Wildland Fire Use Projects Continue to Burn
Contact: Media Relations Office, 209/372-0529
Fire officials are continuing to monitor several lightening-caused fires in Yosemite National Park. Approximately nine fires are currently considered active in areas around the park, consisting of about 100 total acres. These fires are currently being allowed to spread naturally, although selected fires are being confined using natural barriers and minimum impact fireline construction.
For public safety the Laurel Lakes basin is currently closed. This closure includes the Miguel Meadow to Laurel Lake Trail. Additionally, hikers may encounter active fire, firefighters, and equipment along the historic Great Sierra Wagon Road (between White Wolf and Aspen Valley). Visitors to the area are asked to use caution while traveling in these areas. All other park areas are open with no restrictions.
Visitors and residents in the areas surrounding the fires may see increased smoke effects in the coming weeks. The National Park Service is committed to reducing smoke impacts for visitors and residents and is making every effort to provide current information so visitors may plan their stay accordingly.
Yosemite uses natural (wildland fire use) and prescribed fires to help maintain, or restore, the health of the forest as well as to reduce the risk of more destructive, smokier, and costlier fires in the future. Natural lightning strike fires (like those currently burning) provide park managers the opportunity to bring back fire as a natural process in the wilderness areas of Yosemite National Park.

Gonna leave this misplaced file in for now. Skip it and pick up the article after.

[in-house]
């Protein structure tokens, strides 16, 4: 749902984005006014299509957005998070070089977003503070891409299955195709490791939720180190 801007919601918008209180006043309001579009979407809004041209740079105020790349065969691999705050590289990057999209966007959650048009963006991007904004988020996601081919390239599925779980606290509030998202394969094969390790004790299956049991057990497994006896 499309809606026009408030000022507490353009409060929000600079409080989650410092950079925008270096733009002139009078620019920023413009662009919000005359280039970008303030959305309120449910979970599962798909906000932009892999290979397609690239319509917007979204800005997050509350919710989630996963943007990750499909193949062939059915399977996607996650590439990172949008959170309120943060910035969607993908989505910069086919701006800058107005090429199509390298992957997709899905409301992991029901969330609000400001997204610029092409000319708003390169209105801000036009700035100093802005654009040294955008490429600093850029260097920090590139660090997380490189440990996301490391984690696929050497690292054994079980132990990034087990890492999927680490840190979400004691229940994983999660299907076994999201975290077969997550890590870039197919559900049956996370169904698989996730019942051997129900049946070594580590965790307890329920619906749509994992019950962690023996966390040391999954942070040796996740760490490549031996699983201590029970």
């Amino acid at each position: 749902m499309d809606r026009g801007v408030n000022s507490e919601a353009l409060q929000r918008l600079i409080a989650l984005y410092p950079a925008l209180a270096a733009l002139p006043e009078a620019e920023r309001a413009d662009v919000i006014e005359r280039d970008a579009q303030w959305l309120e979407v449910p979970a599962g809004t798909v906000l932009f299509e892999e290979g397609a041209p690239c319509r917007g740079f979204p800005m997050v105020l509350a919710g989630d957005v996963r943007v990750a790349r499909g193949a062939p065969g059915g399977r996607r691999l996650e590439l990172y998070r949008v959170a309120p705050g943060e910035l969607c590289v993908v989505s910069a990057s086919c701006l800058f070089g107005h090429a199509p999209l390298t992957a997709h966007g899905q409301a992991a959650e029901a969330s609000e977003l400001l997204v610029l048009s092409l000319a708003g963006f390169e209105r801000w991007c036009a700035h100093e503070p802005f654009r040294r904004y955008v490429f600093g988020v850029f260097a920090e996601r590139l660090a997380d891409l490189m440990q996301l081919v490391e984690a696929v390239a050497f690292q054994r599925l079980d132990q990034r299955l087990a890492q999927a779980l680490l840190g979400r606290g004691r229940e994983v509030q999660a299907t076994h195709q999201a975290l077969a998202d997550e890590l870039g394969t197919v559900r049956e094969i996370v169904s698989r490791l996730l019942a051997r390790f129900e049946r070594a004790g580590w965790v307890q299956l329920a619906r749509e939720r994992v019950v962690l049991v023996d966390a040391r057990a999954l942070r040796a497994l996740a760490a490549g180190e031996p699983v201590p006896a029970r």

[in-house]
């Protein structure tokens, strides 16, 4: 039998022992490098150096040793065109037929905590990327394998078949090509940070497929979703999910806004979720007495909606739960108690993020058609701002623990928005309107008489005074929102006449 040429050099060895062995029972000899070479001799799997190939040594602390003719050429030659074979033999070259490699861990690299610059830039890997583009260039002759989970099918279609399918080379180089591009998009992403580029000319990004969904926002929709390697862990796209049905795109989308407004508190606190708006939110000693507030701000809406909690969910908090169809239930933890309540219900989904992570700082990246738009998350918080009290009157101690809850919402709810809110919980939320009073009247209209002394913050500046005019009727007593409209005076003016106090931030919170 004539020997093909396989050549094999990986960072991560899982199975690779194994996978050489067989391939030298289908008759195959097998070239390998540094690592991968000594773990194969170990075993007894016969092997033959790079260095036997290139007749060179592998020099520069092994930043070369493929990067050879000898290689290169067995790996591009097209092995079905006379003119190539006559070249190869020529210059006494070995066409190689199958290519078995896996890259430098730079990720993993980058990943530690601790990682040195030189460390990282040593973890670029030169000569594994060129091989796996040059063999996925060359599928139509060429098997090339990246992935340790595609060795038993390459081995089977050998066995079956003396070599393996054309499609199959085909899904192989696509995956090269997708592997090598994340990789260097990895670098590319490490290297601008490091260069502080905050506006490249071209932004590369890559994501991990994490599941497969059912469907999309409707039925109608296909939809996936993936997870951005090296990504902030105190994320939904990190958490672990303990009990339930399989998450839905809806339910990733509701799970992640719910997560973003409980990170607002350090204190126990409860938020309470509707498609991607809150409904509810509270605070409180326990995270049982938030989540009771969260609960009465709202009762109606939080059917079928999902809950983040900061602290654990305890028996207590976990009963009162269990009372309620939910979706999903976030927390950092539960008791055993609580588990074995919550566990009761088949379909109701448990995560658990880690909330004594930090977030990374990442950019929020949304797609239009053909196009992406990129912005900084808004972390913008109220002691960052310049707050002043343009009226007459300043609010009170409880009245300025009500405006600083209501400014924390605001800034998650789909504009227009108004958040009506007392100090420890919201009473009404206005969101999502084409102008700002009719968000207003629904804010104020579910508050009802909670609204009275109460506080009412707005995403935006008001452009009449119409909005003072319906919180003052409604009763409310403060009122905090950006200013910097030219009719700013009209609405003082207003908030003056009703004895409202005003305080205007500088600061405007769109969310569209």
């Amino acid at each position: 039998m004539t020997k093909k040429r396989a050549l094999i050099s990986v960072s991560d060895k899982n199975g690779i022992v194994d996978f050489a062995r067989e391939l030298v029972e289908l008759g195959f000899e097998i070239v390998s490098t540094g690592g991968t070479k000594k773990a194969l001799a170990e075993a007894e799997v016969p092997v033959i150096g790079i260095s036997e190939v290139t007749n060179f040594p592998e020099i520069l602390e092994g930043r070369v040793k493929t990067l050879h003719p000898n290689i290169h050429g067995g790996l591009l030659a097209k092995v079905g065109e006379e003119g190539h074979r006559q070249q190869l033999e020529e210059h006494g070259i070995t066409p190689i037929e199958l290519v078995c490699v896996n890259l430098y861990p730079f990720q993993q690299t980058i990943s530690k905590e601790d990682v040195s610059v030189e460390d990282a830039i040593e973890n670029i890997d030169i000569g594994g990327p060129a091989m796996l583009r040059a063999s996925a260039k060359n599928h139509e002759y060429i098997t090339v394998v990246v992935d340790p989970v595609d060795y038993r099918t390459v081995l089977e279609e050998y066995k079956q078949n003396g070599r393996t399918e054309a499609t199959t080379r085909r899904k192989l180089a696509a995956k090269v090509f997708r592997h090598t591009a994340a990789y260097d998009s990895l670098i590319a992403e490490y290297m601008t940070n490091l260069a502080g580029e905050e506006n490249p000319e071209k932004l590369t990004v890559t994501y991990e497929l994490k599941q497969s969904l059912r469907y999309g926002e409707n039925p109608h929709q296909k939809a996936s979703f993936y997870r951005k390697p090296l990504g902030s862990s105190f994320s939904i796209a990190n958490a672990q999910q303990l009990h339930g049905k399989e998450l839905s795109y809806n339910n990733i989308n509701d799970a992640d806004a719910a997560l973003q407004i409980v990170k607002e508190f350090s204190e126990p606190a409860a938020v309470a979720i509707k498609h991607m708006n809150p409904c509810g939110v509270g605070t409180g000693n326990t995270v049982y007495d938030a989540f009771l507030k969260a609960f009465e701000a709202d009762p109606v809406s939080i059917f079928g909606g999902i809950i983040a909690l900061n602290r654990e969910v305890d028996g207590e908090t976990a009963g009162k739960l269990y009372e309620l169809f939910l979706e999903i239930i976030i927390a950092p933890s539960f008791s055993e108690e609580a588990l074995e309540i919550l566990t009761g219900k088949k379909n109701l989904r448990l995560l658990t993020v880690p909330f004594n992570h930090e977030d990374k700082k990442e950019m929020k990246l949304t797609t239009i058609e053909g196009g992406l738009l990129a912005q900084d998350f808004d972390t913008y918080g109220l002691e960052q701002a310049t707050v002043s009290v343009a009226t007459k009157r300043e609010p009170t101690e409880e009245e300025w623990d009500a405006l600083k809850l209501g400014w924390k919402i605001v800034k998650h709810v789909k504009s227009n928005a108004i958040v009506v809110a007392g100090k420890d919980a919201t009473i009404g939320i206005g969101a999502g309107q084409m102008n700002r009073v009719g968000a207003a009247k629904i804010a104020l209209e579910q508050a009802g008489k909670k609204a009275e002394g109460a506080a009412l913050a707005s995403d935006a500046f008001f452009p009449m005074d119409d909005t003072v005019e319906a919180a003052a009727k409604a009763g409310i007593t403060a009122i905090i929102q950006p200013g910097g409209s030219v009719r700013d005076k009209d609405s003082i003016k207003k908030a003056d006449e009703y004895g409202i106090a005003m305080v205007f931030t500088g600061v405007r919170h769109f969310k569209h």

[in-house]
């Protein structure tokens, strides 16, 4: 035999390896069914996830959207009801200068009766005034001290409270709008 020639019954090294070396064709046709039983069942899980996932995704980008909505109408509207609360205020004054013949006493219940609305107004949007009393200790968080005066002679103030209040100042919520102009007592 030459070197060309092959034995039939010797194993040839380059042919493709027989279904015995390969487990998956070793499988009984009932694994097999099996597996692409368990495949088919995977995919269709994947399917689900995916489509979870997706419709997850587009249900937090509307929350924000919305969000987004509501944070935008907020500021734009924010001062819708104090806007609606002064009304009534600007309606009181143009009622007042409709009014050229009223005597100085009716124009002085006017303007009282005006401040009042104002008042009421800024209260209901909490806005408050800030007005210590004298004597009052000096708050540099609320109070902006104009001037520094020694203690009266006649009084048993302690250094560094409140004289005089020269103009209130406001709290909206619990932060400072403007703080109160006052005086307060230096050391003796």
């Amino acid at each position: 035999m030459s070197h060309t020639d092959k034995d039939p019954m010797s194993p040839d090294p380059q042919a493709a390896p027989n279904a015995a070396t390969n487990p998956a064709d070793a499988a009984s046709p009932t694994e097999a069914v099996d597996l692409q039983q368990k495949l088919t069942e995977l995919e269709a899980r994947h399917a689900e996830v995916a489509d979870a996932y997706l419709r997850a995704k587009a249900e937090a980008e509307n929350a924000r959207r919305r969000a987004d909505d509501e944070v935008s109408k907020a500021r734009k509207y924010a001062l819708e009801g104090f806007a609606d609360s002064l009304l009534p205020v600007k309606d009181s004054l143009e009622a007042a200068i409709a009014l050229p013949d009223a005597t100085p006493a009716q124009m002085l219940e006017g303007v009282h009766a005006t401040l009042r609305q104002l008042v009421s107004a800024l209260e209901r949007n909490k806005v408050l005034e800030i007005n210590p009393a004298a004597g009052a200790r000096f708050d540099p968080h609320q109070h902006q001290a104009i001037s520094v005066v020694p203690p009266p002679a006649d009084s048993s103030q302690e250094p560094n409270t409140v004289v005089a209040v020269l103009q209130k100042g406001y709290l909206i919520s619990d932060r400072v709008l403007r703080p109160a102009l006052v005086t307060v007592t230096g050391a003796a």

Prior to fire suppression, it is estimated that historically, on average, 16,000 of Yosemite?s 747,000 acres may have burned under natural conditions each year.
For more information, please contact the Fire Information Office at 209/372-0491 or visit the park website at www.nps.gov/yose/fire for information about fire and smoke effects.
Did You Know?
In Yosemite Valley, dropping over 594-foot Nevada Fall and then 317-foot Vernal Fall, the Merced River creates what is known as the “Giant Staircase.” Such exemplary stair-step river morphology is characterized by a large variability in river movement and flow, from quiet pools to the dramatic drops of the waterfalls themselves.